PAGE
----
It has been quite a week for marriage equality.
It started with the Supreme Court’s decision not to hear any appeals of the same-sex marriage cases before it. The next day, the 9th Circuit Court of Appeals held that Idaho’s and Nevada’s same-sex marriage bans are unconstitutional. The 9th Circuit becomes the fourth out of twelve appeals courts to hold that same-sex marriage bans violate the Equal Protection Clause.
Because of the broad reach of the circuit courts’ opinions and the many cases still pending, a lot of confusion exists on which states involved in these decisions allow same-sex marriage.
Here are some updates by state:
Nevada and Idaho:
In light of the 9th Circuit’s decision on Tuesday, Wednesday morning Idaho state officials filed a last-minute appeal to the Supreme Court to delay the marriages. The officials argue that the Supreme Court needs to clarify the constitutional standard of review that is used when analyzing laws that discriminate against gays, lesbians, and transgender people.
As I’ve discussed before, the Standard of Review for these cases is a bit ambiguous. The Supreme Court never spelled it out in Windsor, and other federal courts have used different standards of review. Regardless, most courts have held that these bans wouldn’t pass even the lowest level of review.
However, Justice Kennedy ordered the 9th Circuit to postpone its ruling for Idaho and asked the lawyers for the same-sex couples to file a response by 5:00 pm on Thursday. As a result, gay and lesbian couples in Idaho will have to wait until the Supreme Court makes its decision.
The ruling halting the marriages did not apply to Nevada (despite a mistaken order by Justice Kennedy initially). Shortly after 3pm PDT the first same-sex couple was married. A Nevada state senator even proposed to his partner during a live press conference.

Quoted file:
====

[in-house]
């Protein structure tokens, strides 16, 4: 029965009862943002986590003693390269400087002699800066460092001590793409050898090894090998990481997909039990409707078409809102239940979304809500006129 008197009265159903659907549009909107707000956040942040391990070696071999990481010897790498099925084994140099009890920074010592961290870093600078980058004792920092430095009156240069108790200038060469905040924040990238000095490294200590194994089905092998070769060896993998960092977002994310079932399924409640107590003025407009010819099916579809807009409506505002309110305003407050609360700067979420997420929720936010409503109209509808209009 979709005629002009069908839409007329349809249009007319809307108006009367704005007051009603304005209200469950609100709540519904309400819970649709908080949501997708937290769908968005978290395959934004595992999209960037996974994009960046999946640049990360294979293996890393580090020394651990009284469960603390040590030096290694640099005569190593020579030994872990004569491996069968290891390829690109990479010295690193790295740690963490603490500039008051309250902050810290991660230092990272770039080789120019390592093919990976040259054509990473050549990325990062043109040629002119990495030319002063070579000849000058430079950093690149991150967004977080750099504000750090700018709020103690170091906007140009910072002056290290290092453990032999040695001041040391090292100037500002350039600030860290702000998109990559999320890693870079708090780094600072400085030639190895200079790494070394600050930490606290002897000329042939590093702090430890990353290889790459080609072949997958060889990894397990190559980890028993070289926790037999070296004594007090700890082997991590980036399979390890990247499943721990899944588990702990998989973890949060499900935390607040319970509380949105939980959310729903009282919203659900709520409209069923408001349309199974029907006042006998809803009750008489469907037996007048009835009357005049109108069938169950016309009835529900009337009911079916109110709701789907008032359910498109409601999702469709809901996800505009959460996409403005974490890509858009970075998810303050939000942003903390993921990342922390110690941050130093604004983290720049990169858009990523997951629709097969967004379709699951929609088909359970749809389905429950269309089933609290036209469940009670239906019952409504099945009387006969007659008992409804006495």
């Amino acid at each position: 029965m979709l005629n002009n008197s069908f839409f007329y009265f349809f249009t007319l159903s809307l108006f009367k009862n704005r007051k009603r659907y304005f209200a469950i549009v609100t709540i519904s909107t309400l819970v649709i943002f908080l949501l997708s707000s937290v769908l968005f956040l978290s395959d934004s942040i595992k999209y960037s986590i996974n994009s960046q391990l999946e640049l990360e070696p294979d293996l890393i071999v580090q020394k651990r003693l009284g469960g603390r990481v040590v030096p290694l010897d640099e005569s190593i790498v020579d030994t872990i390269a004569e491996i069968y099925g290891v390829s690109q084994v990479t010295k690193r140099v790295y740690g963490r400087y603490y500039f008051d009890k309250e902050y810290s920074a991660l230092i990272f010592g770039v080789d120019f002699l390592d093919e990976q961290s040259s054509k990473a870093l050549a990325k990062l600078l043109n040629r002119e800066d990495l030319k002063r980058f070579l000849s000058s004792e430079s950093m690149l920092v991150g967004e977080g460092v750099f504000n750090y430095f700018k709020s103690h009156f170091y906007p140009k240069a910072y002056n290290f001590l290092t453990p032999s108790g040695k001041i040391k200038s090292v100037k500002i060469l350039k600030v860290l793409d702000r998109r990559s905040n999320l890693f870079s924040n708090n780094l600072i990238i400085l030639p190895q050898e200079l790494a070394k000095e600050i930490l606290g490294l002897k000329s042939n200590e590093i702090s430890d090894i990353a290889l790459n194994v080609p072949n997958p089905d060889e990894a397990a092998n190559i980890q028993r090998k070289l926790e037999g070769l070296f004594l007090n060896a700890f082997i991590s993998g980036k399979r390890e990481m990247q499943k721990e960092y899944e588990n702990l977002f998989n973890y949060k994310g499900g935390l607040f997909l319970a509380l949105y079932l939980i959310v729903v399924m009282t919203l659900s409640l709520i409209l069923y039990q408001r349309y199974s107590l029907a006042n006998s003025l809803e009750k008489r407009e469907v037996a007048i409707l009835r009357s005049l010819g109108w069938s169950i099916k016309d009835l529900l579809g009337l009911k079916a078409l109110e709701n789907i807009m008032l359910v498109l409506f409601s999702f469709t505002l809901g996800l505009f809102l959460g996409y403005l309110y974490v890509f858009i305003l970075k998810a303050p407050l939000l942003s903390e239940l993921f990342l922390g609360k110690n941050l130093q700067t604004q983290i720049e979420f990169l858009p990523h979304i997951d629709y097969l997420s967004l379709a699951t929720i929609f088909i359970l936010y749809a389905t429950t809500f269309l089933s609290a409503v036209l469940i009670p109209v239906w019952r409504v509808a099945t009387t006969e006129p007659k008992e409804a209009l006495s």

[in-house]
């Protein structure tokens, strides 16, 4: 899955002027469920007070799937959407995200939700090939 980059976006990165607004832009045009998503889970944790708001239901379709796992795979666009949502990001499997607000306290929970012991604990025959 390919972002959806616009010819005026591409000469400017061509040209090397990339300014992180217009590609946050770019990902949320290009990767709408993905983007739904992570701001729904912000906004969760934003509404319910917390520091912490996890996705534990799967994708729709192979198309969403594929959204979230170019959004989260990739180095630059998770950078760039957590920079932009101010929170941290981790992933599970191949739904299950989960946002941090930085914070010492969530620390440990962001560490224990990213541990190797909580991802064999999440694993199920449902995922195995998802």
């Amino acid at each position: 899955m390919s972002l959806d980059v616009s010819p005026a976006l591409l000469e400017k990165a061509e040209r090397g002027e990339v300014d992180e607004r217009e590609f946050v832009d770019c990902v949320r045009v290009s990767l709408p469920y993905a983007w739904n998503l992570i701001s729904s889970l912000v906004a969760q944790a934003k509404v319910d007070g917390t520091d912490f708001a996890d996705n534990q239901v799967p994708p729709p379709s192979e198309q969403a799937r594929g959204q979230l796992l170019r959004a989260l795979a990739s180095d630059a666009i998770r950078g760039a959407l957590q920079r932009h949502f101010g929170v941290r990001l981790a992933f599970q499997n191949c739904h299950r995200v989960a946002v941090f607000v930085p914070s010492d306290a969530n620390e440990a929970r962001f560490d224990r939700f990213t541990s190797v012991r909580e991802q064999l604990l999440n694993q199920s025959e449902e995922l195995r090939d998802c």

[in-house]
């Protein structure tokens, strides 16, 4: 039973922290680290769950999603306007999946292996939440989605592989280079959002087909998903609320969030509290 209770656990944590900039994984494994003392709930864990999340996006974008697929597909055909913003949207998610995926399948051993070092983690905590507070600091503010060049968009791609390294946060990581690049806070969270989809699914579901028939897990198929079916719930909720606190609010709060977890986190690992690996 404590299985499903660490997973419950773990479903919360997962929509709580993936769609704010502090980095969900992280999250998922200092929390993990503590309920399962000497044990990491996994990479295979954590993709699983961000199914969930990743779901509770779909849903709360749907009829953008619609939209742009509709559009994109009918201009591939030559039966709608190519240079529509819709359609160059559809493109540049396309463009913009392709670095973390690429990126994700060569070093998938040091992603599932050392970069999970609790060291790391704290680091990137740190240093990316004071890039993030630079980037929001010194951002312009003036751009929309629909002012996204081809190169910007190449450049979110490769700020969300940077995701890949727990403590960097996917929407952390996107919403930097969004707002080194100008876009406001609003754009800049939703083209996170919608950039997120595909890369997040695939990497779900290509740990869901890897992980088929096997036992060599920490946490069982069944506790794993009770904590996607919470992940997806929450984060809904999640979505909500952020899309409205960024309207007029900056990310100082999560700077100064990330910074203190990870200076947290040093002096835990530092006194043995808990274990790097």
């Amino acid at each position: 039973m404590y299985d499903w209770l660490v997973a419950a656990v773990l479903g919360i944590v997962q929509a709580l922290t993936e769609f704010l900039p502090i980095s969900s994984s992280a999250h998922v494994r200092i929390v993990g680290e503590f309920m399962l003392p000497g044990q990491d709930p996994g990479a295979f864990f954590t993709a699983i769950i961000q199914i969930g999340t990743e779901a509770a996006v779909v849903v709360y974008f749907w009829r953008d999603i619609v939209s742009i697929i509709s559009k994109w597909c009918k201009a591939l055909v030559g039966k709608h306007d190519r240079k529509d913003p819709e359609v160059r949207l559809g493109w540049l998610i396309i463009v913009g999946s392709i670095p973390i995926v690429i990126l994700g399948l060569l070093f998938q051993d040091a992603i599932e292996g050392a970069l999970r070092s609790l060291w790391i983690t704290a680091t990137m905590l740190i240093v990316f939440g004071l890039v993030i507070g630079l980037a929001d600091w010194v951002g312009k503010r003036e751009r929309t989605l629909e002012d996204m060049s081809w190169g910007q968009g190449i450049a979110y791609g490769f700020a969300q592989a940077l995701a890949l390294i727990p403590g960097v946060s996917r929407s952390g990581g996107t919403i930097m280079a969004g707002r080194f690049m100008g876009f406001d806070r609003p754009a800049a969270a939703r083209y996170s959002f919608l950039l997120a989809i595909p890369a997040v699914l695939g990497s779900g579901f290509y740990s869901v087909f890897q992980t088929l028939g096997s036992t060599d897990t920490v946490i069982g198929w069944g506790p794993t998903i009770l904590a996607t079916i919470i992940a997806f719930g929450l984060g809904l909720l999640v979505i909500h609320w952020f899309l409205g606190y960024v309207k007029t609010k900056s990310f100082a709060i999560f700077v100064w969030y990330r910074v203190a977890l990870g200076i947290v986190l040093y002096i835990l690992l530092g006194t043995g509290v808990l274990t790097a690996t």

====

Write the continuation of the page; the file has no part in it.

The state’s attorney general announced that the state would no longer fight to keep its marriage ban in place, given the Supreme Court’s decision on Monday. Within hours of the announcement, same-sex couples began marrying.
South Carolina and Wyoming:
Both states have vowed to keep fighting for their marriage bans, despite falling within the jurisdiction of a Circuit Court that held that these law are unconstitutional. Both states want to hold out until a federal judge decides on their specific case. In Wyoming, a federal trial judge has scheduled a hearing for October 16th.
Where We Stand Now
As of Thursday night, 27 states plus D.C. allow same sex marriage. And some experts say within a matter of days, it could grow to 35!
The growth in large part will depend on the Supreme Court’s reaction to the Idaho appeal and other Circuit Courts that have already heard oral arguments, like the 6th Circuit (that covers Kentucky, Michigan, Ohio and Tennessee), making their decision.